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Twenty-first century laparoscopic hysterectomy: should we not leave the vaginal step out?


The objective of this study was to compare surgical outcomes for laparoscopically assisted vaginal hysterectomy (LAVH) with total laparoscopic hysterectomy (TLH) in three teaching hospitals in the Netherlands. This study is a multicenter cohort retrospective analysis of consecutive cases (Canadian Task Force classification II-2). One hundred and four women underwent a laparoscopic hysterectomy between March 1995 and March 2005 at one of three teaching hospitals. This included 37 women who underwent LAVH and 67 who underwent TLH. Blood loss, operating time, and intraoperative complications such as bladder or ureteric injury as well as conversion to an open procedure were recorded. In the TLH group, average age was statistically significant lower, as well as the mean parity, whereas estimated uterus size was statistically significant larger, compared to the LAVH group. Main indication in both groups was dysfunctional uterine bleeding. In the TLH group, mean blood loss (173 mL) was significant lower compared to the LAVH group (457 mL), whereas length of surgery, uterus weight, and complication rates were comparable between the two groups. The method of choice at the start of the study period was LAVH, and by the end of the study period, it had been superceded by TLH. LAVH should not be regarded as the novice’s laparoscopic hysterectomy. Moreover, with regard blood loss, TLH shows advantages above LAVH. This might be due to the influence of the altered anatomy in the vaginal stage of the LAVH procedure. Therefore, when a vaginal hysterectomy is contraindicated, TLH is the procedure of choice. LAVH remains indicated in case of vaginal hysterectomy with accompanying adnexal surgery.


Hysterectomy is the most frequently performed major gynecologic surgical procedure annually throughout the world [1]. The most common indication for hysterectomy is uterine fibroids, followed by dysfunctional uterine bleeding [2]. Regarding the procedure, three different approaches can be distinguished—abdominal, vaginal, and laparoscopic. Traditionally, abdominal hysterectomy (AH) has been used for Gynecological malignancy or if the uterus is enlarged. Vaginal hysterectomy (VH) was originally used only for prolapse, but it is now also used for dysfunctional uterine bleeding when the uterus is of fairly normal size [3]. Laparoscopic hysterectomy (LH) was introduced in 1988 and published in 1989 by Harry Reich as an alternative to abdominal hysterectomy. The first LH was set up as LH, as both uterine arteries were ligated laparoscopically, and most of the vagina opened laparoscopically. In 1992, already Reich described his foremost total laparoscopic hysterectomy (TLH) [4]. However, in the 1990s, most gynecologists “adopted” the alternative laparoscopic-assisted vaginal hysterectomy (LAVH), an operation in which the upper blood supply to the uterus was ligated laparoscopically followed by a vaginal hysterectomy. Laparoscopic hysterectomy in general requires other technical skills than the vaginal or abdominal method [5].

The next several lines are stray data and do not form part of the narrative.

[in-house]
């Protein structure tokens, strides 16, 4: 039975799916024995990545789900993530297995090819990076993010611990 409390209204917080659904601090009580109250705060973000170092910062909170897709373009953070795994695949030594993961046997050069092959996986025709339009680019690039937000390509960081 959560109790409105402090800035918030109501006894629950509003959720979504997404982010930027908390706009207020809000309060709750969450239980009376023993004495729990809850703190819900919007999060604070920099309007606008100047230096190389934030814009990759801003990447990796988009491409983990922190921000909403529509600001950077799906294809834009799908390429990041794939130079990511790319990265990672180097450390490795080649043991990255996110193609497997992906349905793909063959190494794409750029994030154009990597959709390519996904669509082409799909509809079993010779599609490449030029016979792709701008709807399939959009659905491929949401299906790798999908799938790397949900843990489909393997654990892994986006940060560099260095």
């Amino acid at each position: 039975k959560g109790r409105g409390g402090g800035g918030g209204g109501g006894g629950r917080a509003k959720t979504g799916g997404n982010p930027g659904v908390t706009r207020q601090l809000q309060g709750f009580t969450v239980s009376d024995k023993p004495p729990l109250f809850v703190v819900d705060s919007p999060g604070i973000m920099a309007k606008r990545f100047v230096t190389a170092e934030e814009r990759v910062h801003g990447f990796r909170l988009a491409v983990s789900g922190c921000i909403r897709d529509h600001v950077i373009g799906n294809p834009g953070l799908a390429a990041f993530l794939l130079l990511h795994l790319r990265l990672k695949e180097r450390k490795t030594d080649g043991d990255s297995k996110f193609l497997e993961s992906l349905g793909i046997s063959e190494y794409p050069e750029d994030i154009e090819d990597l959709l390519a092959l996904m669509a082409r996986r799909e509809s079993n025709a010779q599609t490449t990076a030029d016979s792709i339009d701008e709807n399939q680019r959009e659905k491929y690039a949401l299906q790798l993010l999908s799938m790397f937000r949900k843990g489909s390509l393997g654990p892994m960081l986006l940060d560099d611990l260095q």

A recent meta-analysis compared the three methods stated above in detail [3]. Significantly improved outcomes already confirmed that VH should be performed in preference to AH whenever possible. LH (in general) can avoid the abdominal approach and shows benefits in lower intraoperative blood loss, smaller drop in hemoglobin level, shorter duration of hospital stay, speedier return to normal activities, fewer wound, or abdominal wall infections, fewer unspecified infections, however, at the cost of longer operating time and more urinary tract (bladder or ureter) injuries [3, 610].

When it comes to laparoscopic hysterectomy, a variety of associated operations can be distinguished. Garry et al. delineated this evolution of different LH procedures in Table 1 [11]. Whereas several prospective studies already thoroughly compared the LH in general versus conventional hysterectomy methods, unfortunately, no proper randomized controlled trial comparing LAVH versus TLH has been set up yet. Until now, only expert’s opinions are available [5]. Therefore, this retrospective study aims to compare recorded data on two types of LH, i.e., LAVH and TLH, with respect to indication, operative characteristics, and adverse outcomes. The results could indicate whether a prospective study should be designed or not.